San Diego Gas & Elec. Co. v. Ninth Judicial Dist. Court

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Justia Opinion Summary

San Diego Gas & Electric Co. (“San Diego”) and several NaturEner wind-energy companies (“NaturEner”) entered into two contracts, a purchase agreement and a contribution agreement, under which San Diego agreed to purchase renewable energy credits and electricity from NaturEner. The credits and electricity are generated at a wind farm in Montana. The purchase agreement contained a forum selection clause stating that the parties consented to conduct all litigation in California. San Diego filed suit in a California court seeking a declaration that NaturEner had not satisfied the “Avian Conditions” of the agreements. NaturEner filed a nearly identical suit in a Montana court seeking a declaration that it had satisfied the conditions. San Diego filed a motion to dismiss or stay, which the district court denied. San Diego then petitioned the Supreme Court to exercise supervisory control, claiming that the district court erred by accepting jurisdiction over the parties’ dispute in light of the purchase agreement’s forum selection clause, as well as forum non conveniens. The Supreme Court granted the application for writ of supervisory control, holding (1) the forum selection clause contained in the purchase agreement was mandatory in nature; and (2) related issues regarding the contribution agreement would be appropriately and justly tried in California as well.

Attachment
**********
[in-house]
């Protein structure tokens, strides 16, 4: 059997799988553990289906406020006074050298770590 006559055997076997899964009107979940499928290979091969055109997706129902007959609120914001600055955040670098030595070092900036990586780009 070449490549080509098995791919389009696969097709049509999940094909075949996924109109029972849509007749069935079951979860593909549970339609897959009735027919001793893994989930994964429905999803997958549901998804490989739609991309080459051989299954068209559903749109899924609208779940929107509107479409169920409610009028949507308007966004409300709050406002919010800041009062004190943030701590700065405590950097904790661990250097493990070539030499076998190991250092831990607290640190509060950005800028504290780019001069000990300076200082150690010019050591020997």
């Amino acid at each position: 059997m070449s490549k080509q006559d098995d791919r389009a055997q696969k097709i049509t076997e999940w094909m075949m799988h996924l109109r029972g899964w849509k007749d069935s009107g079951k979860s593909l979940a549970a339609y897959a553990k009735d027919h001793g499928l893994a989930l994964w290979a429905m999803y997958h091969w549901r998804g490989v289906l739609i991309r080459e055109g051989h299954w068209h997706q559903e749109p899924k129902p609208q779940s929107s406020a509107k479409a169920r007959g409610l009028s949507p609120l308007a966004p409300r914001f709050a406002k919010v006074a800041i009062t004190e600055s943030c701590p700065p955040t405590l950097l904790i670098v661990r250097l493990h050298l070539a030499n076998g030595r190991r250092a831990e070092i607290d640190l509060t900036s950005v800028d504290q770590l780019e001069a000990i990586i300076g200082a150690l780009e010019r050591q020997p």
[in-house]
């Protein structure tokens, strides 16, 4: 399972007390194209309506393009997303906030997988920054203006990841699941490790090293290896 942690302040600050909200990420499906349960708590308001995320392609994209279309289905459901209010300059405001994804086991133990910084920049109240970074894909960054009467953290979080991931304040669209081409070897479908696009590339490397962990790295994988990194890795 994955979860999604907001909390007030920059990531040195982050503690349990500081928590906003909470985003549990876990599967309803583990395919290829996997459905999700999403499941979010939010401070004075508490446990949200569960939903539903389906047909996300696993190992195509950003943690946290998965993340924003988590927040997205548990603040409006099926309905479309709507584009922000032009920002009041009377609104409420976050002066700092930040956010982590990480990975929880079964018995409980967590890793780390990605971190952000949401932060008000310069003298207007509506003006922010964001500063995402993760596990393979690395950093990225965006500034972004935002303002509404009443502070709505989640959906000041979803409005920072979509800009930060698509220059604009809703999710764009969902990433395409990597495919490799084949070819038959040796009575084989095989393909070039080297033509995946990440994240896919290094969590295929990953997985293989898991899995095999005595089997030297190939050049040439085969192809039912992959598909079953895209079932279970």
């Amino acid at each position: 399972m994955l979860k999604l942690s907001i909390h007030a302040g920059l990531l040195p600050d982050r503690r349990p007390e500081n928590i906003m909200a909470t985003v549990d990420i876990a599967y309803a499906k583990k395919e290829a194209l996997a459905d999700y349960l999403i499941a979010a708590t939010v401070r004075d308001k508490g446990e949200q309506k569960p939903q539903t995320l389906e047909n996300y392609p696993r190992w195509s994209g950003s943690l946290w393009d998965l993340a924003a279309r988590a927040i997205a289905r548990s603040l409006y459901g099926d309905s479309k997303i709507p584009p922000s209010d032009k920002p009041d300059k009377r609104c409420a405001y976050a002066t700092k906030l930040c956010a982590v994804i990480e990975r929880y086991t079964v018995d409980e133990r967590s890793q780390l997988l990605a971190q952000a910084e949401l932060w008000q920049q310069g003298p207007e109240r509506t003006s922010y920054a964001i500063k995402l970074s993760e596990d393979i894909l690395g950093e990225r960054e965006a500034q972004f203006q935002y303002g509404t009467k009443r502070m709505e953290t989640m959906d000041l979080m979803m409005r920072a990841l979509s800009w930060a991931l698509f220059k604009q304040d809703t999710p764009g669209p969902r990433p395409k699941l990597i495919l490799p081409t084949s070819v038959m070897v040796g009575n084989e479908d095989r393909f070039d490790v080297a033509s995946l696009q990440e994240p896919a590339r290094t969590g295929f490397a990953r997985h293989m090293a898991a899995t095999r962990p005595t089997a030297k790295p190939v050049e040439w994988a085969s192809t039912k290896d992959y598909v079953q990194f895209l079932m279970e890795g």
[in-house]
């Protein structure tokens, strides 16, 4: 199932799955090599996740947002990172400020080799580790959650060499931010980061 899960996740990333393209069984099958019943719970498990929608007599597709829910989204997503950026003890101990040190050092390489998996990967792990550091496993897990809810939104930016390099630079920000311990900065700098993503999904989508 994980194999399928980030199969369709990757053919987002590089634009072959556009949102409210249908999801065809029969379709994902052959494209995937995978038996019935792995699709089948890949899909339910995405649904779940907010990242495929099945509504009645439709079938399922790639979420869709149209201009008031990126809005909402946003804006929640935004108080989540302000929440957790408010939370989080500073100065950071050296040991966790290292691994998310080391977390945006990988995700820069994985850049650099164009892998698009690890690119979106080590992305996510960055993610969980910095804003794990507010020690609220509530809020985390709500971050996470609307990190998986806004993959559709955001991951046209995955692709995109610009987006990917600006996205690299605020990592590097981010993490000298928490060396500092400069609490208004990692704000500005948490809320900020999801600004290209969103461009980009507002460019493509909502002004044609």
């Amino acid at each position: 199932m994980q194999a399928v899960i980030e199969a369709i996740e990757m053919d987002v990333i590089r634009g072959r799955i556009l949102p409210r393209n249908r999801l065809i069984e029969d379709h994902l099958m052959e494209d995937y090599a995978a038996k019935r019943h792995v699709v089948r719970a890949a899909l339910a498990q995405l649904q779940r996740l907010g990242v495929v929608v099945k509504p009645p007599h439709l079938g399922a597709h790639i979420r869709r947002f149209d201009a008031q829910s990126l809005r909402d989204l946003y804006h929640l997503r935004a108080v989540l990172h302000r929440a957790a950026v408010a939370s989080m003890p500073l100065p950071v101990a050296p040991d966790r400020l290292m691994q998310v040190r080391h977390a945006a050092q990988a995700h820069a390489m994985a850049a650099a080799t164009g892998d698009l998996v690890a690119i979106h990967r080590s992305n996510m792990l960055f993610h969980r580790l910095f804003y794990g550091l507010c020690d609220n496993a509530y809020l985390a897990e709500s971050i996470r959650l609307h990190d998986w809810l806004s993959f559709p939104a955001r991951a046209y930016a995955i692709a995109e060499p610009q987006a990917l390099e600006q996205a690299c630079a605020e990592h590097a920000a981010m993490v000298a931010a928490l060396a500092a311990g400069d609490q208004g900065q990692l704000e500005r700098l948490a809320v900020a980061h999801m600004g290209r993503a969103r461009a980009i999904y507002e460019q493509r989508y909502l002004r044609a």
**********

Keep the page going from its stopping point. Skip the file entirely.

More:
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July 18 2014 OP 14-0326 IN THE SUPREME COURT OF THE STATE OF MONTANA 2014 MT 191 _________________ SAN DIEGO GAS & ELECTRIC CO., Petitioner, v. NINTH JUDICIAL DISTRICT COURT, TOOLE COUNTY, THE HONORABLE BRENDA R. GILBERT, DISTRICT JUDGE, Respondent. ¶1 OPINION AND ORDER _________________ San Diego Gas & Electric Co. (San Diego) has petitioned this Court to exercise supervisory control in relation to a proceeding pending before the Ninth Judicial District Court, Toole County, denominated NaturEner USA, LLC v. San Diego Gas & Electric Co., Cause No. DV-13076. San Diego requests that this Court determine that the District Court is proceeding under a mistake of law based on its April 28, 2014 Order denying San Diego s Motion to Dismiss or Stay. We grant the petition. BACKGROUND ¶2 The underlying action arose as the result of a contractual dispute between San Diego and several NaturEner wind-energy companies (collectively, NaturEner). San Diego is a California utility, and NaturEner is a group of Delaware limited liability companies headquartered in California. In January 2012, San Diego and NaturEner entered into two contracts. The first is an agreement (Purchase Agreement) for San Diego to purchase renewable energy credits and electricity from NaturEner. The credits and electricity are generated at the Rim Rock wind farm in Glacier and Toole counties, Montana. The Purchase Agreement contains the following clauses: This Agreement and the rights and duties of the Parties hereunder shall be governed by and construed, enforced and performed in accordance with the laws of the state of California, without regard to principles of conflicts of law. . . . THE PARTIES HEREBY CONSENT TO CONDUCT ALL DISPUTE RESOLUTION, JUDICIAL ACTIONS OR PROCEEDINGS ARISING DIRECTLY, INDIRECTLY OR OTHERWISE IN CONJUNCTION WITH, OUT OF, RELATED TO OR ARISING FROM THIS AGREEMENT IN THE CITY OF SAN DIEGO, CALIFORNIA. (Emphasis in original.) ¶3 The second contract (Contribution Agreement) requires San Diego to invest approximately $285 million to acquire an equity interest in the Rim Rock wind farm. The Contribution Agreement contains a clause specifying that New York law applies in the event of a dispute, and that THE PARTIES HEREBY IRREVOCABLY SUBMIT TO THE NON EXCLUSIVE JURISDICTION OF ANY STATE OR FEDERAL COURT IN NEW YORK COUNTY, NEW YORK . . . . (Emphasis in original.) In both the Purchase Agreement and Contribution Agreement, the parties also agreed to certain Avian Conditions for the protection of birds and bats that might be harmed through operation of the wind farm. The parties later amended the Contribution Agreement through a separate Avian Conditions Agreement. 2 ¶4 On December 19, 2013, San Diego filed suit in California s San Diego Superior Court, seeking a declaration that NaturEner had not satisfied the Avian Conditions of the agreements. The next day, NaturEner filed a nearly identical suit in Montana s Ninth Judicial District Court, seeking a declaration that it had satisfied the Avian Conditions, and alleging breach of the Contribution Agreement and breach of the covenant of good faith and fair dealing. San Diego filed a Motion to Dismiss or Stay, which the District Court denied. ¶5 San Diego then petitioned this Court for a writ of supervisory control, or in the alternative, a writ of review. This Court subsequently ordered that a response be filed by NaturEner, which has been filed. The issue raised in San Diego s petition is whether the District Court erred as a matter of law by accepting jurisdiction over the parties dispute in light of the forum selection clause contained in the Purchase Agreement, as well as forum non conveniens and principles of comity. DISCUSSION ¶6 This Court has general supervisory control over all other courts. Mont. Const. art. VII, § 2(2). However, [s]upervisory control is an extraordinary remedy, reserved for extraordinary circumstances. Stokes v. Mont. Thirteenth Jud. Dist. Ct., 2011 MT 182, ¶ 5, 361 Mont. 279, 259 P.3d 754 (citing Hegwood v. Mont. Fourth Jud. Dist. Ct., 2003 MT 200, ¶ 6, 317 Mont. 30, 75 P.3d 308). Acceptance of supervisory control is decided on a case-by-case basis and is limited to cases involving purely legal questions, in which the district court is proceeding under a mistake of law causing a gross injustice or 3 constitutional issues of statewide importance are involved. Stokes, ¶ 5 (citing M. R. App. P. 14(3)). We may assume supervisory control to direct the course of litigation if the district court is proceeding based on a mistake of law, which if uncorrected, would cause significant injustice for which appeal is an inadequate remedy. Stokes, ¶ 5 (citing Simms v. Mont. Eighteenth Jud. Dist. Ct., 2003 MT 89, ¶ 18, 315 Mont. 135, 68 P.3d 678). ¶7 We conclude that this case is appropriate for the exercise of supervisory control. The issues raised by San Diego are purely legal, involving questions of contract interpretation and judicial expediency. Requiring an appeal from final judgment could result in inconsistent judgments from multiple states courts, protracted and redundant litigation, and undue burden on state resources. We have previously explained that promoting judicial economy and avoiding procedural entanglements are adequate grounds for this Court to issue a writ of supervisory control. Truman v. Mont. Eleventh Jud. Dist. Ct., 2003 MT 91, ¶ 15, 315 Mont. 165, 68 P.3d 654 (citation omitted). Therefore, we will address the issues raised in San Diego s petition that we conclude are dispositive the nature of the forum selection clause contained in the Purchase Agreement and forum non conveniens. 4 A. ¶8 Choice of Law Provision Where a contract contains both a choice of law clause and a forum selection clause, we first determine whether the choice of law clause is valid. Polzin v. Appleway Equip. Leasing, Inc., 2008 MT 300, ¶ 13, 345 Mont. 508, 191 P.3d 476 (citation omitted). We rely on the Restatement (Second) of Conflict of Laws, §§ 6, 187-88 (1971) in making this determination. Polzin, ¶ 14. A contractual choice of law clause is valid unless three factors can be established: (1) but for the choice of law provision, Montana law would apply under § 188 of the Restatement; (2) Montana has a materially greater interest in the particular issue than the parties [sic] chosen state; and (3) application of the chosen state s law would contravene a Montana fundamental policy. Polzin, ¶ 14 (citation omitted). ¶9 The Purchase Agreement states that California law governs the rights and duties of the parties in this case. Neither San Diego nor NaturEner dispute the validity of the choice of law clause. We likewise see no reason that application of California law would contravene Montana s fundamental policy, regardless of the outcome of an analysis under factors (1) and (2). Accordingly, we accept the choice of law clause as valid and apply California law in interpreting the forum selection clause contained in the Purchase Agreement. See Polzin, ¶ 19 (applying Washington law in determining that the forum selection clause was valid and that Montana venue was inappropriate under the terms of the contract). 5 B. ¶10 Forum Selection Clause In California, forum selection clauses are valid and will be given effect in the court s discretion and in the absence of a showing that enforcement would be unreasonable. Smith, Valentino & Smith, Inc. v. Super. Ct. of Los Angeles Cnty., 551 P.2d 1206, 1209 (Cal. 1976). To prove that enforcement would be unreasonable, the party assailing the clause must establish that . . . the forum selected would be unavailable or unable to accomplish substantial justice. Cal-State Bus. Prods. & Servs., Inc. v. Ricoh, 16 Cal. Rptr. 2d 417, 425 (Cal. Ct. App. 1993) (citations omitted) (emphasis in original). [F]orum selection clauses [] play[] an important role in both national and international commerce and as a general rule should be welcomed. America Online, Inc. v. Super. Ct., 108 Cal. Rptr. 2d 699, 707 (Cal. Ct. App. 2001) (citations omitted). [B]oth the United States Supreme Court and the California Supreme Court have placed a heavy burden on a [party] seeking to defeat such a clause . . . . Lu v. Dryclean-U.S.A. of Cal., Inc., 14 Cal. Rptr. 2d 906, 907 (Cal. Ct. App. 1992). ¶11 California courts construe forum selection clauses as either mandatory or permissive. Clauses containing language of exclusivity are held to be mandatory, while clauses that merely provide for submission to jurisdiction in a particular forum without requiring it are held to be permissive. Animal Film, LLC v. D.E.J. Prods., Inc., 123 Cal. Rptr. 3d 72, 76-77 (Cal. Ct. App. 2011). To qualify as mandatory, the language within a forum selection clause must be clear and unambiguous in designating a forum as exclusive and mandatory. CQL Original Prods., Inc. v. Natl. Hockey League 6 Players Assn., 46 Cal. Rptr. 2d 412, 418-19 (Cal. Ct. App. 1995); Hunt v. Super. Ct., 97 Cal. Rptr. 2d 215, 219 fn.5 (Cal. Ct. App. 2000). California courts rely on the reasoning of federal courts when interpreting forum selection clauses, as do the parties in this case. See e.g. Smith, Valentino & Smith, Inc., 551 P.2d at 1208-09; Net2phone, Inc. v. Super. Ct., 135 Cal. Rptr. 2d 149, 152 (Cal. Ct. App. 2003); Olinick v. BMG Ent., 42 Cal. Rptr. 3d 268, 279-80 (Cal. Ct. App. 2006); Cal-State Bus. Prods. & Servs., Inc., 16 Cal. Rptr. 2d at 424-26. California federal law states that [a] clause that specifies a venue with mandatory language will be enforced. BrowserCam Inc. v. Gomez, Inc., 2008 U.S. Dist. LEXIS 82159 at *3 (N.D. Cal. Sept. 26, 2008). [M]andatory forum selection clauses contain language such as exclusive or only, [but] permissive clauses do not preclude the action from being litigated in another court. Softwareworks Group, Inc. v. IHosting, Inc., 2006 U.S. Dist. LEXIS 75989 at *7 (N.D. Cal. Oct. 4, 2006) (citation omitted). ¶12 In the present case, the District Court determined that the forum selection clause contained in the Purchase Agreement is permissive and does not require the parties to litigate in California. San Diego argues that this was error and that the forum selection clause is mandatory. San Diego focuses heavily on the use of the words conduct all. Such language, it maintains, establishes that [t]he parties consented to the place of litigation, not simply to a court s jurisdiction . . . . In support, San Diego cites Paster v. Putney Student Travel, Inc., 1999 U.S. Dist. LEXIS 9194 (C.D. Cal. June 7, 1999). There, the forum selection clause provided: I agree and consent to the jurisdiction of the courts of the State of Vermont, with venue in Windham County, Vermont or the 7 United States District Court for the District of Vermont, for the resolution of all legal matters concerning this agreement . . . . Paster, 1999 U.S. Dist. LEXIS 9194 at *2. The court determined that common rules of contract interpretation required it to enforce the forum selection clause as mandatory. The court focused exclusively on the terms the resolution of all legal matters in reaching this conclusion. Paster, 1999 U.S. Dist. LEXIS 9194 at **9-10. ¶13 San Diego also analogizes to the following cases, which either interpreted their respective forum selection clauses as mandatory or indicated that they would have been enforced as mandatory absent other procedural issues: Marvin Kommel Prods. v. Lettergraphics Intl., Inc., 1984 U.S. Dist. LEXIS 22892 at *2 (S.D.N.Y. Oct. 10, 1984) ( Any and all suits for any and every breach of this Agreement must, at the sole option of Licensor, be instituted and maintained in any court of competent jurisdiction in the State of California, it being understood and agreed that the venue of such suit shall be in Los Angeles County, State of California. ); Chandler Mgmt. Corp. v. First Specialty Ins. Corp., 2013 U.S. Dist. LEXIS 13417 at *3 (N.D. Tex. Jan. 31, 2013) ( The parties irrevocably submit to the exclusive jurisdiction of the Courts of the State of New York, and to the extent permitted by law the parties expressly waive all rights to challenge or otherwise limit such jurisdiction. ); and Zeneca, Inc. v. Monsanto Co., 1996 Del. Ch. LEXIS 29 at *4 (Del. Ch. Mar. 7, 1996) ( MONSANTO hereby agree that any suit to enforce or compel the performance of any provision of this Agreement, [or] to obtain a 8 remedy for any breach or violation of this Agreement . . . shall be brought in the United States District Court for the Northern District of Illinois, Eastern Division. ). ¶14 The following forum selection clauses have also been held to be mandatory by California courts: Cal-State Bus. Prods. & Servs., Inc., 16 Cal. Rptr. 2d at 420 fn.4 ( [A]ny appropriate state or federal district court located in the Borough of Manhattan, New York City, New York shall have exclusive jurisdiction over any case of controversy arising under or in connection with this Agreement . . . . ); Furda v. Super. Ct., 207 Cal. Rptr. 646, 648 fn.1 (Cal. Ct. App. 1984) ( Any controversy or claim arising out of or relating to this Agreement . . . shall be litigated either in a state court for Ingham County, Michigan, or in the U.S. District Court for the Western District of Michigan. ); Lu, 14 Cal. Rptr. 2d at 907 ( [A]ny and all litigation that may arise as a result of this Agreement shall be litigated in Dade County, Florida. ); CQL Original Prods., Inc., 46 Cal. Rptr. 2d at 414 ( [A]ny claims arising hereunder shall, at the Licensor s election, be prosecuted in the appropriate court of Ontario. ). ¶15 NaturEner maintains that the forum selection clause contained in the Purchase Agreement is permissive. NaturEner argues that [t]he word consent connotes acquiescence . . . and lacks the compulsory connotation of a word like shall. NaturEner and the District Court in its Order cite several cases as examples of forum selection clauses that have been held to be permissive. In BrowserCam Inc., 2008 U.S. Dist. LEXIS 82159 at **3-4, the forum selection clause provided: Each party hereby agrees to jurisdiction and venue in the courts of the City of New York or the federal 9 courts sitting therein, for all disputes and litigation arising under or relating to this Agreement . . . . The court explained that because this clause did not contain language expressly designating New York as the exclusive venue, it was not mandatory and was merely offering consent to the jurisdiction of New York courts. Put another way, the clause plainly means that all disputes could be litigated in a New York court, not that they must be. BrowserCam Inc., 2008 U.S. Dist. LEXIS 82159 at *5 (emphasis in original). ¶16 Similarly, in Softwareworks Group, Inc., 2006 U.S. Dist. LEXIS 75989 at **3-4, the forum selection clause provided: Each of the parties to this Note consents to the jurisdiction and venue of the courts of the state of New Jersey and the United States District Court for the District of New Jersey . . . with respect to any action relating to a claim, dispute or controversy arising out of or in connection with this Note . . . . The court determined that this type of language indicates consent to jurisdiction and venue in New Jersey, but does not mandate such jurisdiction and venue. Softwareworks Group, Inc., 2006 U.S. Dist. LEXIS 75989 at * 8. The following forum selection clauses have likewise been held to be permissive by California courts: Animal Film, LLC, 123 Cal. Rptr. 3d at 75 ( THE PARTIES HERETO SUBMIT AND CONSENT TO THE JURISDICTION OF THE COURTS PRESENT IN THE STATE OF TEXAS IN ANY ACTION BROUGHT TO ENFORCE (OR OTHERWISE RELATING TO) THIS AGREEMENT. ) (emphasis in original); Hunt Wesson Foods, Inc. v. Sup. Oil Co., 817 F.2d 75, 76 (9th Cir. 1987) ( The courts of California, County of Orange, shall 10 have jurisdiction over the parties in any action at law relating to the subject matter or the interpretation of this contract. ); and Berg v. Mtc Elecs. Techs. Co., 71 Cal. Rptr. 2d 523, 527 (Cal. Ct. App. 1998) ( The company [MTC] has expressly submitted to the jurisdiction of the State of California and United States Federal courts sitting in the City of Los Angeles, California, for the purpose of any suit, action or proceedings arising out of this Offering. ). ¶17 We conclude that the preceding authority establishes that the forum selection clause contained in the Purchase Agreement is mandatory in nature.1 NaturEner and the District Court incorrectly focus their respective analyses on the word consent. While they accurately conclude that clauses that merely consent to the jurisdiction of a particular court or courts are permissive, the forum selection clauses at issue in the cases cited by NaturEner and the District Court are readily distinguishable from the present one. Those cases all involved instances where the parties simply agreed that a particular court or courts would have jurisdiction over any or all disputes arising under a contract. In construing those provisions, the respective California courts were quick to point out that authorizing a particular court or courts to exercise jurisdiction is not the same as agreeing that no other court may exercise jurisdiction. Therefore, the possibility of litigating in other courts has not been foreclosed. This analysis makes sense because, as a practical matter, it is entirely possible for multiple courts to have the authority 1 The San Diego Superior Court issued a ruling on May 22, 2014, in Case No. 37-201300080682-CU-CO-CTL, determining that this forum selection clause is permissive. The court offered little analysis on this point, and its ruling is not binding in any event. The court did note, however, that even a permissive forum selection clause is entitled to substantial weight. 11 (jurisdiction) to hear any and all potential disputes that might arise under a contract. A permissive consent to jurisdiction clause, as construed by California courts, simply designates one or more of these courts explicitly without barring other possibilities. ¶18 In contrast, as San Diego notes, the present forum selection clause utilizes the phrase conduct all. This conduct all language is analogous in effect to the language that California courts have held to be mandatory, e.g. [a]ny and all suits . . . must . . . be instituted and [a]ny controversy . . . shall be litigated. Like the words institute[] and litigate[], conduct is a verb that relates to the taking of a definite action. The forum selection clause specifies that all such action is to be taken in San Diego. Certainly, the clause does not use the words shall or must, but it strains logic to its breaking point to argue that one could agree to conduct all litigation in San Diego but at the same time conduct it elsewhere. Although the clause contains the term consent, it is not drafted as a consent to jurisdiction clause. It is in the nature of a promise to litigate all disputes in a particular forum, as opposed to simply authorizing a particular court or courts to hear a dispute. Under a plain reading, the phrase conduct all specifically limits the parties litigation activities to a single forum (mandatory), and does not merely state that one court, among many, may exercise jurisdiction (permissive). ¶19 On the other hand, the forum selection clause contained in the Contribution Agreement ( THE PARTIES HEREBY IRREVOCABLY SUBMIT TO THE NON EXCLUSIVE JURISDICTION OF ANY STATE OR FEDERAL COURT IN NEW YORK COUNTY, NEW YORK . . . . ) is permissive. 12 By submitting to the non-exclusive jurisdiction of any New York County court, the parties have authorized such courts to exercise jurisdiction but have not foreclosed the possibility of litigating elsewhere. NaturEner urges us to read this forum selection clause in conjunction with the forum selection clause contained in the Purchase Agreement to conclude that both are permissive. NaturEner argues that pursuant to Cal. Civ. Code § 1642, [w]here, as here, [s]everal contracts relat[e] to the same matters, are between the same parties, and address substantially one transaction, they are to be taken together. Therefore, according to NaturEner, these provisions must be harmonized, rather than interpreted in a way that render[s] some meaningless, citing Zalkind v. Ceradyne, Inc., 124 Cal. Rptr. 3d 105, 116 (Cal. Ct. App. 2011); accord §§ 28-3-202, -203, MCA. ¶20 While NaturEner accurately cites one of California s canons of contract interpretation, it does not apply here. The Purchase Agreement and the Contribution Agreement were specifically drafted to contain separate choice of law clauses (California vs. New York) and separate forum selection clauses (San Diego vs. New York County). The rules of contract interpretation require courts to give effect to the mutual intentions of the parties, based, if possible, solely on the provisions of the contract. Waller v. Truck Ins. Exch., Inc., 900 P.2d 619, 627 (Cal. 1995). Indeed, [t]he language of a contract is to govern its interpretation, if the language is clear and explicit, and does not involve an absurdity. Cal. Civ. Code § 1638. Under the Purchase Agreement, San Diego and NaturEner agreed to conduct all litigation in California. 13 We will not interpret this mandatory clause as permissive based on wholly distinct language contained in the Contribution Agreement. ¶21 Lastly on this point, NaturEner asks us to find that a mandatory forum selection clause violates Montana s public policy and that San Diego waived its venue challenge by failing to raise it in its first appearance. We find neither of these arguments persuasive under the facts of this case and hold that the Purchase Agreement must be litigated in the San Diego Superior Court. C. ¶22 Forum Non Conveniens Forum non conveniens is a common law doctrine that allows a court to resist imposition upon its jurisdiction even when jurisdiction is authorized by the letter of a general venue statute. Haug v. Burlington N. R.R., 236 Mont. 368, 374, 770 P.2d 517, 521 (1989) (citation omitted). Under this doctrine, a court may decline jurisdiction and dismiss a case when it believes that the action may be more appropriately and justly tried elsewhere. Haug, 236 Mont. at 374, 770 P.2d at 521; Cook v. Soo Line R.R. Co., 2008 MT 421, ¶ 16, 347 Mont. 372, 198 P.3d 310. ¶23 San Diego argues that the District Court should have dismissed NaturEner s action based on forum non conveniens for several reasons: witnesses and documents are more readily accessible in California; a Montana lawsuit would unduly burden Montana with a dispute between Californians regarding a California Contract; and California courts are more familiar with the California law governing the Purchase Agreement dispute. NaturEner, on the other hand, contends that the District Court properly concluded that 14 Montana has a substantial interest in this case; Montana courts are fully capable of applying California law; Montana witnesses or a site visit to the Rim Rock wind farm might be necessary; electronic discovery practices make discovery equally efficient in Montana and California; and the dispute could be most expediently resolved in Montana.2 ¶24 Having already determined that the forum selection clause contained in the Purchase Agreement is mandatory and must be litigated in California, we believe that the related issues regarding the Contribution Agreement would be more appropriately and justly tried there as well. We have recognized that § 25-2-201(2) and (3), MCA, is closely related to the doctrine of forum non conveniens, if not an outright codification. State ex rel. Burlington N. R.R. v. Dist. Ct., 270 Mont. 146, 153, 155, 891 P.2d 493, 498-99 (1995); Modroo v. Nationwide Mut. Fire Ins. Co., 2008 MT 275, ¶ 70, 345 Mont. 262, 191 P.3d 389. Section 25-2-201(3), MCA, provides: The court or judge must, on motion, change the place of trial in the following cases: (3) when the convenience of witnesses and the ends of justice would be promoted by the change. In Nutter v. Permian Corp., 224 Mont. 72, 74-75, 727 P.2d 1338, 1340 (1986) we explained that [t]he possibility of conflicting results, multiple actions, and duplicate trials meets the statutory qualification of Section 25-2-201(3), MCA, for the convenience of witnesses and the promotion of the ends of justice. Certainly, we have never construed § 25-2201(3), MCA, as authorizing a district court to dismiss a case merely because it can be 2 On July 2, 2014, San Diego provided this Court with a supplemental filing indicating that the San Diego Superior Court has scheduled the California trial for November 26, 2014. The District Court, on the other hand, has scheduled the Montana trial for January 2, 2015. 15 tried more conveniently in another state. Modroo, ¶ 70. However, the caselaw interpreting that statute is helpful to a forum non conveniens analysis. ¶25 Pursuant to Nutter, there is a strong possibility of inconsistent results here if mirror image trials are held in both Montana and California. As we have explained, all matters should be addressed by one court and under one cause number, thus eliminating the prospect of conflicting rulings by two separate courts. Yellowstone Cnty. v. Drew, 2007 MT 130, ¶ 19, 337 Mont. 346, 160 P.3d 557. Moreover, litigating duplicate actions in separate forums would constitute a substantial waste of time and judicial resources. Both San Diego and NaturEner are headquartered in California. San Diego presented evidence that during the District Court s evidentiary hearing on the preliminary injunction, all of the parties fact witnesses were Californians. San Diego filed suit first in San Diego Superior Court, which is where we have determined the Purchase Agreement must be litigated. Accordingly, we believe it prudent to litigate the related issues concerning the Contribution Agreement there as well. ¶26 In sum, the circumstances warrant exercise of supervisory control in this case. The Purchase Agreement requires the parties to litigate all disputes, at least as they pertain to that contract, in San Diego. The District Court was proceeding in error to conclude otherwise. The Contribution Agreement involves similar issues and would be more appropriately and justly tried in the same forum to promote judicial expediency and prevent inconsistent judgments. The parties remaining arguments regarding comity need not be addressed. 16 ¶27 IT IS HEREBY ORDERED that the Application for Writ of Supervisory Control is GRANTED. ¶28 IT IS FURTHER ORDERED that the District Court s Order of April 28, 2014, denying San Diego s Motion to Dismiss or Stay is VACATED. This matter is remanded to the District Court with instructions to DISMISS the action in accordance with this Opinion. ¶29 The Clerk of this Court is directed to provide copies of this Opinion and Order to all counsel of record and the Honorable Brenda R. Gilbert, Ninth Judicial District Court Judge, presiding. DATED this 18th day of July, 2014. /S/ JIM RICE We Concur: /S/ MIKE McGRATH /S/ PATRICIA COTTER /S/ LAURIE McKINNON /S/ JAMES JEREMIAH SHEA /S/ BETH BAKER /S/ MICHAEL E WHEAT 17